Geese have to top of my list as being the most economical poultry on smallholdings or even when kept in the garden when space allows a reasonable amount of good quality grazing so I thought it would be a good idea to write a beginner’s guide to keeping geese for people wondering whether geese are right for them, or would like to take the plunge and start keeping geese.
Firstly, the majority of a goose’s diet is grass. As a general rule of thumb, a quarter of an acre of grass (a reasonably sized lawn in most gardens) would be sufficient to provide a pair of geese with enough grass through the year, although most people also feed wheat these days which can top up a goose’s diet. It’s important to remember that winter grass doesn’t have the same quality as grass growing in the spring.
Geese don’t generally fall ill if they are kept correctly, (they don’t suffer from red mite like chickens thank goodness) so other than routine worming, don’t require much in the way of medication.
Geese don’t require expensive accommodation with nest boxes or perches built-in (an old shed will do, providing it has ventilation) and finally (the best part I think) is that they won’t turn a patch of grass into mud when it rains heavily like ducks will as they dabble. Droppings (which are basically macerated grass) do not smell and wash away easily in the rain or with the hose pipe.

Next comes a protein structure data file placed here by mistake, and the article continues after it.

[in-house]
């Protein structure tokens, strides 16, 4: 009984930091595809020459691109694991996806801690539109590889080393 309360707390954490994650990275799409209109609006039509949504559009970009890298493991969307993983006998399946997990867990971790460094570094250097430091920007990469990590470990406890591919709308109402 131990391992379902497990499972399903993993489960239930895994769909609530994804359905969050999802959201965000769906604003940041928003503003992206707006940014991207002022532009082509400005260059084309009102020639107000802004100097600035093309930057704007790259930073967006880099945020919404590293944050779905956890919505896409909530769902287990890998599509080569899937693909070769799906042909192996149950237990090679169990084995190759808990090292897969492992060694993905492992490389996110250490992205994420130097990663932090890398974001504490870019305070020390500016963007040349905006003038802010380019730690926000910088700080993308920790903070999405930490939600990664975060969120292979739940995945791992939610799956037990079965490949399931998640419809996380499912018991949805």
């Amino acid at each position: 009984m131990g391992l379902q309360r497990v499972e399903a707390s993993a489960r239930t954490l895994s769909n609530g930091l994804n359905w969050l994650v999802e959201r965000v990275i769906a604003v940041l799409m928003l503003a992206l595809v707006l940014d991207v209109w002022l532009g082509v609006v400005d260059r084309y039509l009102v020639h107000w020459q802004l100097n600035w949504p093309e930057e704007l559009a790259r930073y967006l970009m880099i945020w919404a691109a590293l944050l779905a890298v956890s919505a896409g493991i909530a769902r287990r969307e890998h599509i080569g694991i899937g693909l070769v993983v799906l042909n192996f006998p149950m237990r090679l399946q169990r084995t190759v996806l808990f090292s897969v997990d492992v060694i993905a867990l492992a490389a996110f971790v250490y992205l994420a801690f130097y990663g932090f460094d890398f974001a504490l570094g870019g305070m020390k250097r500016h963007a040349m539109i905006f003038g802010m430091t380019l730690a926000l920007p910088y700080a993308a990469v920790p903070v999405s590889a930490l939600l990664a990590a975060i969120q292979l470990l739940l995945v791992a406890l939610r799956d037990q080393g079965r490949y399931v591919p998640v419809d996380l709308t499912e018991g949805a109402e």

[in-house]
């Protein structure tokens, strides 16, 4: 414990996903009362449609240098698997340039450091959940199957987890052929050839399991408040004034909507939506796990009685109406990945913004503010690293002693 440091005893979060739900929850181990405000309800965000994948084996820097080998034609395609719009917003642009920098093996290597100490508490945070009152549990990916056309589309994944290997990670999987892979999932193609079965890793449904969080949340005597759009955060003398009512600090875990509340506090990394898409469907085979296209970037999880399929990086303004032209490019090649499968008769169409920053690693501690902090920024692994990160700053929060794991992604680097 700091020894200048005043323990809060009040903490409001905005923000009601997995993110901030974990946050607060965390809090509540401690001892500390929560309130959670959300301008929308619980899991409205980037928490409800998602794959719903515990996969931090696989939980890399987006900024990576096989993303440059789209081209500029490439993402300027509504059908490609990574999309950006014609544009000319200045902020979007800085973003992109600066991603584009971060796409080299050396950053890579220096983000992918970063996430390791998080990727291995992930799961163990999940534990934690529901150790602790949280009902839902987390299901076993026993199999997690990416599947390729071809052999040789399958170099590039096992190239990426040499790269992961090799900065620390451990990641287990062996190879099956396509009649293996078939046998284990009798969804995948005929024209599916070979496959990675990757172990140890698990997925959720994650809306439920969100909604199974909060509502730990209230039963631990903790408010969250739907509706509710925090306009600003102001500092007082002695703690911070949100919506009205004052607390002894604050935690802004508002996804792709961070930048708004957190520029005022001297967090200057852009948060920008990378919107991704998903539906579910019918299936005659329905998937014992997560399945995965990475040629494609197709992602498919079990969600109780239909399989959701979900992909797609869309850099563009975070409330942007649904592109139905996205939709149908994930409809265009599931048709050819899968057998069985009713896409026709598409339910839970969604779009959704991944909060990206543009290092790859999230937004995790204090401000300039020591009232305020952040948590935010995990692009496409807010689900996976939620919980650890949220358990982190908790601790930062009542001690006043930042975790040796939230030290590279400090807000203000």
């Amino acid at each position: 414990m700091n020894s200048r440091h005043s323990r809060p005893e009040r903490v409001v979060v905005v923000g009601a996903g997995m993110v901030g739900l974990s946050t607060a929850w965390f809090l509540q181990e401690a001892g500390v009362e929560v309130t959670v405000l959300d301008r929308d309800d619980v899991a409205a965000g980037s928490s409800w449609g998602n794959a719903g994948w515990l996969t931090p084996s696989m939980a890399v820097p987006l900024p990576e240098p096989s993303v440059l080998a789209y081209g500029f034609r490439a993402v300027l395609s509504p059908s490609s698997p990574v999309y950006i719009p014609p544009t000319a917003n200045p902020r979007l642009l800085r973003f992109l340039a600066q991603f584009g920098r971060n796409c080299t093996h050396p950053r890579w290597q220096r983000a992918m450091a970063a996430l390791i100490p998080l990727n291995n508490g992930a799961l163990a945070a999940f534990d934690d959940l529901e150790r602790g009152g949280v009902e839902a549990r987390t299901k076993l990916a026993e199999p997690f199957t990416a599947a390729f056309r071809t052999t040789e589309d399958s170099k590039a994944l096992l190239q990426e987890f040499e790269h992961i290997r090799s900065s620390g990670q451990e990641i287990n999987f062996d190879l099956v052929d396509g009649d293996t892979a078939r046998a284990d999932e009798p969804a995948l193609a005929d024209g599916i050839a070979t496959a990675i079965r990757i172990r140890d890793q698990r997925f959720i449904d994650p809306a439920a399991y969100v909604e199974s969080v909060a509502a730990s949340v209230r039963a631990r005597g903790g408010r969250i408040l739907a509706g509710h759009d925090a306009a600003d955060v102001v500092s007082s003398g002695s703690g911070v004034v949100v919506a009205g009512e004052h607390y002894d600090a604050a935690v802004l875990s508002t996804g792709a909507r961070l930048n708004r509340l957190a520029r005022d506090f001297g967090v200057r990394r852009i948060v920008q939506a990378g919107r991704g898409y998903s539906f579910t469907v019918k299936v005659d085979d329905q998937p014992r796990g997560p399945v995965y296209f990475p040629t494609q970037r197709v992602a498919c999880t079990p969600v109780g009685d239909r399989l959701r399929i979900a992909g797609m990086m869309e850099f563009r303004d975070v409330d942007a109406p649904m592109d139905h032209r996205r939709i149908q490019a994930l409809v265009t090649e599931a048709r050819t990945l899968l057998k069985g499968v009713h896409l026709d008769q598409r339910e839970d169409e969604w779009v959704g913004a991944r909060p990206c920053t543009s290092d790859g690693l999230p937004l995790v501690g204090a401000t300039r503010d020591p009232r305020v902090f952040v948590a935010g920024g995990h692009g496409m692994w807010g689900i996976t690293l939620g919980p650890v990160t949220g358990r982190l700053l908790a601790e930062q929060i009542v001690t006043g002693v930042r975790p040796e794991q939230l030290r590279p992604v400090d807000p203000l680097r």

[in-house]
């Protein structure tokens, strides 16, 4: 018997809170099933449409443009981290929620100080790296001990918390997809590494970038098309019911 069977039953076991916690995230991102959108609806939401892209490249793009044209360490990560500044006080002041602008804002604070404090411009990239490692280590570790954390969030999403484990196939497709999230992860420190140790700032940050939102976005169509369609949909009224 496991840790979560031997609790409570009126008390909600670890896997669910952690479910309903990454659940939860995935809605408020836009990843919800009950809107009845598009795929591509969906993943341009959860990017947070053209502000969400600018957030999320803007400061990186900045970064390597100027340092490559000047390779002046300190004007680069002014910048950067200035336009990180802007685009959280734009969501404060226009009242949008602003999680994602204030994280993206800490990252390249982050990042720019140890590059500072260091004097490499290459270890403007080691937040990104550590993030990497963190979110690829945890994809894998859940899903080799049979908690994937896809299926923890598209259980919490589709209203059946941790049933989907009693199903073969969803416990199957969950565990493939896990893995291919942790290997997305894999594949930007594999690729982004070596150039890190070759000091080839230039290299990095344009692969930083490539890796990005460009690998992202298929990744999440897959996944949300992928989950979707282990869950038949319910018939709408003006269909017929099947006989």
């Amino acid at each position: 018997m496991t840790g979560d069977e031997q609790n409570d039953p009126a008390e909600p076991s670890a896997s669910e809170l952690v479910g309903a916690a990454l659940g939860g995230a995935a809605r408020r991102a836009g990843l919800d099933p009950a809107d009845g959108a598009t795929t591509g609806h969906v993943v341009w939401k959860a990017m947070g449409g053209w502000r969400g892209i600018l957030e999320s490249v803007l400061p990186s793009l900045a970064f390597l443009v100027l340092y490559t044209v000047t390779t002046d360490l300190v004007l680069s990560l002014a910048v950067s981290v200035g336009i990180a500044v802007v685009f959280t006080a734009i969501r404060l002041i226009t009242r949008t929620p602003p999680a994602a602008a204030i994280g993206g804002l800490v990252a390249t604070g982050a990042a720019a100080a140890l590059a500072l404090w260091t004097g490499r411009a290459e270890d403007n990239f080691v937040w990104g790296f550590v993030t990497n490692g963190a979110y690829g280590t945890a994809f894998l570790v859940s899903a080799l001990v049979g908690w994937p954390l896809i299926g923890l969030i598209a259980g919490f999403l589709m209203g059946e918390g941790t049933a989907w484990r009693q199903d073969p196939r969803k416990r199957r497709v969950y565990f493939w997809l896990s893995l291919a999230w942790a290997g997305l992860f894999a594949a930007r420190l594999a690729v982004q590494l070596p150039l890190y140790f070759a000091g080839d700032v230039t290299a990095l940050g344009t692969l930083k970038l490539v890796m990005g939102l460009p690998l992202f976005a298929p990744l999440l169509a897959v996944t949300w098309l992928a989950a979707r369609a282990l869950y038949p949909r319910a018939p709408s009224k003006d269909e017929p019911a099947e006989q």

They can be used to keep grass short (see Grass Control with Geese), can put off and/or alert you to burglars or Mr. Fox lurking near your poultry and (if you are this way inclined), provide a delicious meat for the table. Geese are intelligent and I have found them particularly inquisitive. They will always come over to inspect what I am doing in the orchard, giving my pockets a nibble to check for bread before going about their grass cutting business.